lesthegringo

How wet should they be?

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lesthegringo    73

I've been wondering over the last few months whether I am over watering my nepenthes plants. Any water they get runs out the bottom, but how damp should the substrate get? A couple of plants I received potted came with substrate that dried out very quickly, which resulted in a few pitchers drying out. These were from commercial growers, who must know what they are doing.

The humidity in the house is high, so I don’t have to worry about that, so what do you guys think the best way to go is? Keep just about moist, or let it dry out then wet it, keep prety moist....? Lots of my nepenthes have very vigorous sphagnum growth, if that helps tell you how wet it is

Cheers

Les

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Neil Cornish    12

Are you growing the plants in hanging baskets? If your medium is good you shouldn't really be able to over water a Nepenthes. I find that after watering the medium is still damp the next day and dry the day after but it is a bit warmer up here. I'd happily water my plants every day but sometimes I forget.

 

Regards Neil

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Yossu    168

If it helps, I've been wondering the same thing. I have two N. Bloody Mary under my lights, where they are in a humid environment, but are sitting above the water level (the pot is on top of an upside down plastic cup which is taller than the water is deep). I water them a few times a week (basically when I remember), and they are growing beautifully...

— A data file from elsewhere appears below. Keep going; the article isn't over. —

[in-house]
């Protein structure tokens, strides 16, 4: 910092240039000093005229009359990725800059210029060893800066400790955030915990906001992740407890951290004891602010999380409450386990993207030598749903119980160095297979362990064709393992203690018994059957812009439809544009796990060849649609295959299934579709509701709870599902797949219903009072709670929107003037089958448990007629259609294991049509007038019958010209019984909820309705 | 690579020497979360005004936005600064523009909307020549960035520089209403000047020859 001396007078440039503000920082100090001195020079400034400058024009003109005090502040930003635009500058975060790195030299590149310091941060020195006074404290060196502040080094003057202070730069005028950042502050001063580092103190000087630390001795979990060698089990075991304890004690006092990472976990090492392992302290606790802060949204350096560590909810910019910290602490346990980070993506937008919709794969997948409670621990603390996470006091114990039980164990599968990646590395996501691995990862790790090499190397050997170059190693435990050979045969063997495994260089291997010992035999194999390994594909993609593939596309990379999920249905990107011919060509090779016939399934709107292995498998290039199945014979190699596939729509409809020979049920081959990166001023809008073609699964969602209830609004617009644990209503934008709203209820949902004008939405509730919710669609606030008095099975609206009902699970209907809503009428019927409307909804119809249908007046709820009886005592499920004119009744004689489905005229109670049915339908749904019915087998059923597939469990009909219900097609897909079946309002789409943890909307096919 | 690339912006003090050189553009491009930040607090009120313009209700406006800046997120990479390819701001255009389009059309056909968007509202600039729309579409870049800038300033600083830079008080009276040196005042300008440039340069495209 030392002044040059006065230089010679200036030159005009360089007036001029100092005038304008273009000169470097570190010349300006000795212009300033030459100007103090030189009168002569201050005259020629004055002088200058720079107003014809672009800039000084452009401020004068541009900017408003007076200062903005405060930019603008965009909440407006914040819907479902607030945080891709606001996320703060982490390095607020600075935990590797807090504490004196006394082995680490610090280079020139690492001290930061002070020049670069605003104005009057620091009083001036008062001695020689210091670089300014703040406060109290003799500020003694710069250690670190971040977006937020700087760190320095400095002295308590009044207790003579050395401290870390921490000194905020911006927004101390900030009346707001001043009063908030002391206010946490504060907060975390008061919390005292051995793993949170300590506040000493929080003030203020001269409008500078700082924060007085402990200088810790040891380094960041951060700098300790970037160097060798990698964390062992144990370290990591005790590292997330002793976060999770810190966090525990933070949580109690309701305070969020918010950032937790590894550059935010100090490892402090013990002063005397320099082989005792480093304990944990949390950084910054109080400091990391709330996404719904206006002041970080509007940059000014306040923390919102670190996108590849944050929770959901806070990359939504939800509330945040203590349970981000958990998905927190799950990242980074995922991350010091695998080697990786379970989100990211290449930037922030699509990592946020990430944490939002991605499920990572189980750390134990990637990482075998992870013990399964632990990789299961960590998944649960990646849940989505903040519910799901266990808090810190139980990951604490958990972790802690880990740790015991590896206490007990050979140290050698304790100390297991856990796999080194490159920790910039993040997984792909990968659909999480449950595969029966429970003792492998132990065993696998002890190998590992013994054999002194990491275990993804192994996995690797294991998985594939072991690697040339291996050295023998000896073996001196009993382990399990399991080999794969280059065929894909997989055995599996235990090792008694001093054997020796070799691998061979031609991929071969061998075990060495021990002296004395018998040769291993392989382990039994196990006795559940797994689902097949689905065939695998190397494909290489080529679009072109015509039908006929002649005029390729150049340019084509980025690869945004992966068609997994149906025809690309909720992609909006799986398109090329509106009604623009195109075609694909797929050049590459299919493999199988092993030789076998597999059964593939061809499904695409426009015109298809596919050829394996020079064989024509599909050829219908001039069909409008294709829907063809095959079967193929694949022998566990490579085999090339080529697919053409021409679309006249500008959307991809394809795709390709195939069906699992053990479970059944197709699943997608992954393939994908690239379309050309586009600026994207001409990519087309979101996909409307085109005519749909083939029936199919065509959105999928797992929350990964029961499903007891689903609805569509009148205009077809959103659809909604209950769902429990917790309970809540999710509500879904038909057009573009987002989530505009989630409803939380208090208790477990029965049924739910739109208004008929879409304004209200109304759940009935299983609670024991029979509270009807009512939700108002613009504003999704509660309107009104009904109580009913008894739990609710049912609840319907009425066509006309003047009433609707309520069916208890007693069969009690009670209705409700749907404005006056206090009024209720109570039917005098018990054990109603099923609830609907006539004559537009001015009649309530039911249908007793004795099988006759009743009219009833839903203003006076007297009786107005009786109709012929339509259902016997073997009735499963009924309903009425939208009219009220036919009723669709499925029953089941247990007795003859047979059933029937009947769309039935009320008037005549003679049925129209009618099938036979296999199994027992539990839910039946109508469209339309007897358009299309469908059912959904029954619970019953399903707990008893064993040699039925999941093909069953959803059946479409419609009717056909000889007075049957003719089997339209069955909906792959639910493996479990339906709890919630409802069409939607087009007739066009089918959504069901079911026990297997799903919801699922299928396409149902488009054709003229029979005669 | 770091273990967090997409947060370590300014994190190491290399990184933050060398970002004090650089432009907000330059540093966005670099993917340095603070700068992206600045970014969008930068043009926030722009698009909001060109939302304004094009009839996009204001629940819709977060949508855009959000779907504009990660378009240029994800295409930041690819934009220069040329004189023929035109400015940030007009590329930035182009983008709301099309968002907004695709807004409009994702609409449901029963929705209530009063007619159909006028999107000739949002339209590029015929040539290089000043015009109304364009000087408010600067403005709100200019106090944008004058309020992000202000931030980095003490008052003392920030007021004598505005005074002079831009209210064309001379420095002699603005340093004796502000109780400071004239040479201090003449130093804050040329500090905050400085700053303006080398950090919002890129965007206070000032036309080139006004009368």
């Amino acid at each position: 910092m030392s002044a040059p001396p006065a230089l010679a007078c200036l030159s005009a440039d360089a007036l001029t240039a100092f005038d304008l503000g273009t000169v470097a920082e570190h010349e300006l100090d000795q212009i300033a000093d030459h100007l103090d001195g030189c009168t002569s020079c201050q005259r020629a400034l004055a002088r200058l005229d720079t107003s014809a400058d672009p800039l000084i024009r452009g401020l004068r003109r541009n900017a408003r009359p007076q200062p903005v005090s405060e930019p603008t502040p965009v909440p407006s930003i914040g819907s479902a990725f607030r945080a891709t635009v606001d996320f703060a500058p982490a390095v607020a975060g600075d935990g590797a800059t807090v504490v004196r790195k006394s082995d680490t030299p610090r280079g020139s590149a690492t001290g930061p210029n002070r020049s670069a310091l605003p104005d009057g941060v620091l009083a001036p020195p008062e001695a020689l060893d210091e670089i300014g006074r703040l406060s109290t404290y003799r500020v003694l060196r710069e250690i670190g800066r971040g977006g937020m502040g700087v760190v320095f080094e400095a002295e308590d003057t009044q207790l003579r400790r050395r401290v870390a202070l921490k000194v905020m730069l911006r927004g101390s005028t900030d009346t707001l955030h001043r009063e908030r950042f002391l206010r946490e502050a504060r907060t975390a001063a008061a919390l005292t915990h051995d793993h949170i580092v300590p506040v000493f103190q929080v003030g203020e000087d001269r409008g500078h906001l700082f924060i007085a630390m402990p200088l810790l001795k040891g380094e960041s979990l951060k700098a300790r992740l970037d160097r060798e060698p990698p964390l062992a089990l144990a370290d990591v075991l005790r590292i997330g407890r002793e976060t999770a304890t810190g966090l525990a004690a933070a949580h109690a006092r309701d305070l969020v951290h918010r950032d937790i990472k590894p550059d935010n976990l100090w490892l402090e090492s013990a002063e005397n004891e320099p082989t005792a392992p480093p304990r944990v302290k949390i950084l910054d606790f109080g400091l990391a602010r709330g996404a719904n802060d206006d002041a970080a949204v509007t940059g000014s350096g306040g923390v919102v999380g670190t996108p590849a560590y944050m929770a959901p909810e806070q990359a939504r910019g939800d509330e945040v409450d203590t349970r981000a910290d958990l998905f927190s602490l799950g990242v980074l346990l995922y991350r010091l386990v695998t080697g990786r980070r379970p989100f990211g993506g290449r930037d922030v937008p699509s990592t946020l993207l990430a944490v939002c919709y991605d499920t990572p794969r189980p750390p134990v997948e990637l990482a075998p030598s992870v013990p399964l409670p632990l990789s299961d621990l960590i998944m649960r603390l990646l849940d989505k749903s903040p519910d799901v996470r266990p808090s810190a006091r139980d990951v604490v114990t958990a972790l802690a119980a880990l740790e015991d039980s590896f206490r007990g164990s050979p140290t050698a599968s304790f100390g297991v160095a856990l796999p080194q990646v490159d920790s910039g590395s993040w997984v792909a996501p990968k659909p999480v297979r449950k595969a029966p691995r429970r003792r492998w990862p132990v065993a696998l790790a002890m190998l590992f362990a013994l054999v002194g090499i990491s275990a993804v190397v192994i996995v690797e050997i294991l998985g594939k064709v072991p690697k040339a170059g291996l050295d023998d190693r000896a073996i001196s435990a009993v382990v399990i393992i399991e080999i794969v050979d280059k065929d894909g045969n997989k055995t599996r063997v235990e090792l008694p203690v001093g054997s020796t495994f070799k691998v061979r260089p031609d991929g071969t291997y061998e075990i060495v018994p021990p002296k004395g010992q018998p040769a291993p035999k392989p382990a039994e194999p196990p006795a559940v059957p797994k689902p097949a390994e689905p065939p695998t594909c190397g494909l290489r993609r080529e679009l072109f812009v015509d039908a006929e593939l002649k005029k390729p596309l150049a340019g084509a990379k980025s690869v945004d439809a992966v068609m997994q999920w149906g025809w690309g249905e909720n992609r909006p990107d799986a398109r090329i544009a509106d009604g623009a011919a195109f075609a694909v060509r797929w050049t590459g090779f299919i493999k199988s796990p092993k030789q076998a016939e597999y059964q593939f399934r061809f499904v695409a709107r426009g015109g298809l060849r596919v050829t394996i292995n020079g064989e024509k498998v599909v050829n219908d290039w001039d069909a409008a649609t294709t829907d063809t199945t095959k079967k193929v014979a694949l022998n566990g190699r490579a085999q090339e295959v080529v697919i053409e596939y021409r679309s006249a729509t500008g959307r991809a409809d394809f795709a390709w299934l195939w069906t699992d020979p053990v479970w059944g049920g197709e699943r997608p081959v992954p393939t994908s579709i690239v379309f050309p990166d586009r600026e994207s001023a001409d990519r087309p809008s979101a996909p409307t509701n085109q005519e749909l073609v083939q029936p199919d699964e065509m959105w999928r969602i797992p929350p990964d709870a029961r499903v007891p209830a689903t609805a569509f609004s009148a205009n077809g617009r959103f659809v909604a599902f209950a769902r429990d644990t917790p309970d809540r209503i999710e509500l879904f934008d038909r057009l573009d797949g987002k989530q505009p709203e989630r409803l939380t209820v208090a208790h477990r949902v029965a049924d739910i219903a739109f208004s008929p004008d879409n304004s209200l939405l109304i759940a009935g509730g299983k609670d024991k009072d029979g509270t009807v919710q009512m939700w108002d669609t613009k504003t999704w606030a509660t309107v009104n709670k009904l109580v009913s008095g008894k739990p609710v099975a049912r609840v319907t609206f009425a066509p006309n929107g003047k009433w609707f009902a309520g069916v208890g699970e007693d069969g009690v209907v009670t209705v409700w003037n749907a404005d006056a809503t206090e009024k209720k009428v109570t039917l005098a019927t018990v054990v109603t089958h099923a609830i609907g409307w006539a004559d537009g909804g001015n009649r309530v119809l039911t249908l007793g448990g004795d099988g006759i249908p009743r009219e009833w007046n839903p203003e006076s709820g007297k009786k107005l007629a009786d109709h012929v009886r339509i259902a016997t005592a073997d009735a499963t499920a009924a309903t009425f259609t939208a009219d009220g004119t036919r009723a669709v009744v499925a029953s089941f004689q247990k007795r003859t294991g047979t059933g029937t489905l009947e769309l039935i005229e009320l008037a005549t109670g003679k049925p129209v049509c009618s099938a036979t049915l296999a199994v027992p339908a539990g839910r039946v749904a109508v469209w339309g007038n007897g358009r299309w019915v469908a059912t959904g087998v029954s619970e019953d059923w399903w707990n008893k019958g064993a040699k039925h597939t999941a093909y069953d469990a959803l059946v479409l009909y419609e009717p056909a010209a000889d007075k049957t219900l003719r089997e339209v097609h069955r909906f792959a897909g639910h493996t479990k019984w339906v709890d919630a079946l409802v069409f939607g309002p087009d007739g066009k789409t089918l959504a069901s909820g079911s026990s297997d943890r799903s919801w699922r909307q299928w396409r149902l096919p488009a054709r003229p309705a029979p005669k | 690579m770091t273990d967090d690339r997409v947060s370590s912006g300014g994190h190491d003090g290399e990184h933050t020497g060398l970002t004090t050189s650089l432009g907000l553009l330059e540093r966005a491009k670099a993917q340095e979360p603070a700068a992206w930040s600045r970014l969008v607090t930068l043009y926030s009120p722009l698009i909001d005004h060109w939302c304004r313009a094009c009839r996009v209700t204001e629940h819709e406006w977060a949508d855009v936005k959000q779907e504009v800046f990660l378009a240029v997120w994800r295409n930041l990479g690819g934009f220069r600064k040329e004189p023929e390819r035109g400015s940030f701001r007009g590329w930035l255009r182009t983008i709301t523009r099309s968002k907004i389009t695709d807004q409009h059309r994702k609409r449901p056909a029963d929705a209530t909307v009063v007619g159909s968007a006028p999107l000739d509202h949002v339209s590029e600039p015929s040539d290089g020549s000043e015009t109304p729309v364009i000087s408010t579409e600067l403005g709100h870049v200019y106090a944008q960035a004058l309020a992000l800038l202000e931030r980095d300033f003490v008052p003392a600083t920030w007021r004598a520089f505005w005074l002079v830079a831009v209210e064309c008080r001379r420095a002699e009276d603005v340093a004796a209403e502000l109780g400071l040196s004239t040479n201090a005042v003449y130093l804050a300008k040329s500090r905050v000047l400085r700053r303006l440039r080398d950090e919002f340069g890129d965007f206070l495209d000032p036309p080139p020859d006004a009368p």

160427NepenthesBloodyMary.jpg

 

That picture doesn't really do it justice, it has more pitchers, and they are a really bright red. It's also had a major growth spurt since then, due to me fertilising it. The medium is often dry, as I don't remember to water it as often as I should, but it doesn't seem to matter.

 

Having said that, I have a large N. Ventrata (Alata x Ventricosa) hanging in my kitchen, and the pitchers are looking very sad indeed. They have dried up around the top, despite regular watering and misting.

 

Does that help or confuse? I'm good at the latter  :laugh2:

Edited by Yossu

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Tropicat    72

Is it better to keep Nepenthes in hanging baskets, or a pot in a tray or another method? What do you guys think?

Edited by Tropicat

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manders    572

I think it depends on how you can make best use of your space.  I have some standing in trays and some in hanging baskets.  Hanging baskets are convenient because its easy to trim off the stems when they get too long and hang down, equally sometimes its fun to let them climb high up into the greenhouse roof and let the pots stand on the floor.  I dont think it matters to the plants.

if the pots are large and deep there is not usually a problem standing them permanetly in water, especially if the weather is hot and the plants are actively growing.  Over winter drier (but still damp) is best.

Some species react differently, some are absolutely ok if the compost really dries out (e.g. If the plant wilts) others really hate it (and die) so unless you know for sure best not to let them dry out.